Isabella, Bosco and Ollie would likely give Tylers Place, Macon Dog Park, a howling chorus of approval.
The canines this weekend were romping in the stream that runs through the park at Adams and Chestnut streets and chasing each other. Bosco was in hot the pursuit of a dragonfly.
The dog park, which opened to the public eight years ago this month, gets anywhere from 35-40 dogs on weekends and 10-15 on weekdays, said Ben Hamrick, business service manager for Macon-Bibb County Parks and Recreation Department, which oversees the park. Volunteers with Friends of the Dog Park help keep tabs on the park and lets the Hamricks department know when things need to be done there, he said.
Before the park was built, Hamrick said a lot of research was done.
The first issue was how big to make the dog park and then youve got big dogs, small dogs and smaller dogs, he said. Was it going to be just one dog park so all dogs could come? We had to research dog parks throughout the country.
Organizers decided to have a separate fenced in area for small dogs with a larger portion of the property for large dogs.
I think if we did it again, we would make the small dog area a little bigger, Hamrick said.
To have a quality dog park, it needs good fencing, secure gates, shade, water and bag dispensers for owners to clean up after their dogs, he said. The park is open from sunrise to sunset or as authorized by the city of Macon. Rules for the park are at www.macondogpark.org.
The project started with a city-owned 5.6-acre parcel, a drainage area that cannot be developed for residential use, about a block from Tattnall Square Park. The property was surrounded by a fence and split by Vineville Branch Creek, making it ideal for a place for dogs to romp and run.
Macon Dog Park also got the name Tylers Place on its first anniversary in 2005. A soft-coated Wheaton terrier named Tyler was the canine companion of Reva Anne Dame, and she donated about $20,000 to help establish Macons first off-leash dog park.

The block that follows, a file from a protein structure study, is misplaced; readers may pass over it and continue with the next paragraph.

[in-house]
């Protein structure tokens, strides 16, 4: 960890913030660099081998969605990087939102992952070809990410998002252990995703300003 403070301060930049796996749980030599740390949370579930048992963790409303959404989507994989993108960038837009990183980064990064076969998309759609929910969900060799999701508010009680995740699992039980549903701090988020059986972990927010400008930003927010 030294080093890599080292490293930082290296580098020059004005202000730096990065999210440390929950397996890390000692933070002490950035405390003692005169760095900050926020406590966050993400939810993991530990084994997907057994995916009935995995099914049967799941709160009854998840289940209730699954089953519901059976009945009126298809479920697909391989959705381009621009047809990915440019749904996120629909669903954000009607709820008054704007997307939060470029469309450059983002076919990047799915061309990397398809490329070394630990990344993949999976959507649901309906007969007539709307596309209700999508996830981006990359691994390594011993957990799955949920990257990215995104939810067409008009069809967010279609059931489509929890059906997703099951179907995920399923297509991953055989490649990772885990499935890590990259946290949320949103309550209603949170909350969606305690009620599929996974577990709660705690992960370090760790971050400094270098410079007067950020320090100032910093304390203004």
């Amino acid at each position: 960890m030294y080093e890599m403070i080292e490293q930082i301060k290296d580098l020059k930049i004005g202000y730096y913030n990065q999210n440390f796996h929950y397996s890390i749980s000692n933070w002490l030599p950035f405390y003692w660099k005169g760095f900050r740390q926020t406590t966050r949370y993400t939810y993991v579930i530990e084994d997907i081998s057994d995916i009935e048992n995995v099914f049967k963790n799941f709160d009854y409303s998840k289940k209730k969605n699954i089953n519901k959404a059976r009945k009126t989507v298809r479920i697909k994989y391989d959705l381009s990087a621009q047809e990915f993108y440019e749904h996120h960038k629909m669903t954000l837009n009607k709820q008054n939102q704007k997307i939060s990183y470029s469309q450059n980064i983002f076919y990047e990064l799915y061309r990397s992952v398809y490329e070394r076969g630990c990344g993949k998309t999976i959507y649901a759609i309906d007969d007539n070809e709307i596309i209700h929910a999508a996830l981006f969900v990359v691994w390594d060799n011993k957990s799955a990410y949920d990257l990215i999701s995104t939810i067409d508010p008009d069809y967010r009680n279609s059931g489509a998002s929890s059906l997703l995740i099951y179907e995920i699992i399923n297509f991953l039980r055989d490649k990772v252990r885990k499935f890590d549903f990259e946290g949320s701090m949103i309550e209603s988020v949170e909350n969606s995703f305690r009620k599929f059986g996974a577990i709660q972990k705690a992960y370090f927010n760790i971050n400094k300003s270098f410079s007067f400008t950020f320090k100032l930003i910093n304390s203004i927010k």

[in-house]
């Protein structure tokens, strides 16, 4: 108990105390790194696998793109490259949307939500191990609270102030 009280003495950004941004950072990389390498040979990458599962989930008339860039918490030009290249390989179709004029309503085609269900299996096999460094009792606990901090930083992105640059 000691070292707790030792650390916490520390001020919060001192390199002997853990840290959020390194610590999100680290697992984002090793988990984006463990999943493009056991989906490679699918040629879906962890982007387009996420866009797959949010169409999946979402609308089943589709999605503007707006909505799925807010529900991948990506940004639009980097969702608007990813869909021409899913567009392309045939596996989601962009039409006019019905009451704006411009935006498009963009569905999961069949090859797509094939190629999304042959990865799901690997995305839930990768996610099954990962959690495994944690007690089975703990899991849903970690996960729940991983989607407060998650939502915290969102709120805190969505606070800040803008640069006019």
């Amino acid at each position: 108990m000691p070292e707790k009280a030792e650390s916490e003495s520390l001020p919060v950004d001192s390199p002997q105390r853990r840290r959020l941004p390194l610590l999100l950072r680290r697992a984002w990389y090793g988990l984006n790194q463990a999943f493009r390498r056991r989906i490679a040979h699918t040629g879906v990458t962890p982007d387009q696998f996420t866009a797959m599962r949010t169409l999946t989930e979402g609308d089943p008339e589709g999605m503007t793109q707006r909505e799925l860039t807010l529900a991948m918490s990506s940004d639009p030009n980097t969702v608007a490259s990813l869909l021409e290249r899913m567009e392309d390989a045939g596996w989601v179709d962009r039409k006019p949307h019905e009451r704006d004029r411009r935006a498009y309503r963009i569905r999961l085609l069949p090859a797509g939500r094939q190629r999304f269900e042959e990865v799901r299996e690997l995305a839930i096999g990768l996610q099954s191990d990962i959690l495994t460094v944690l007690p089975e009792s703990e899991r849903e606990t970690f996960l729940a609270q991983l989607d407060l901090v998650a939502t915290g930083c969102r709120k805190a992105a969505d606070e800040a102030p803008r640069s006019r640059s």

Kelly Wright of Macon said this weekend that her goofy Great Dane puppy ... loves to play in the water and play with the other dogs. While Isabella played, Wright sat on a shaded bench and studied for her nurse practitioner course.
Its so open and there is a lot of space to let her run, Wright said. It gives her a chance to stretch her legs.
Wright said she and her husband live in a downtown loft and while Great Danes are good apartment dogs, as a puppy she needs some place to run.
They adopted Isabella about three months ago from the All About Animals rescue group.
Belle-Anne Bowen of Meadow and Lee Discher of Macon -- both second year law students in law school at Mercer University -- bring their dogs to the park about once a week.
I like bringing (Boscoe) here just to have him interact with other dogs, and they can swim and run around, Bowen said. I think were lucky to have a place to bring them.
Bosco is a chocolate Labrador retriever, a little more than 5 months old, who already weighs about 60 pounds.
Hes very much still a puppy, Bowen said.
Both Discher and Bowen said other dog owners are good about cleaning up after their dogs and that they like that the park is kept neat and clean.
Discher said he also likes to talk to dog owners and to see the different breeds of dogs that come to the park. Hes tried taking Ollie on the obstacle course inside the park, but its hard to keep her focused with other dogs playing in the park.
Dischers dog, Ollie, a year old German shorthaired pointer, is a bug catcher.
She likes to come here and chase bugs and run up and down the creek here, he said. Thats the only down side to the dog park. You have to bathe them afterwards.
To contact writer Linda S. Morris, call 744-4223. Information from Telegraph archives was used in this report.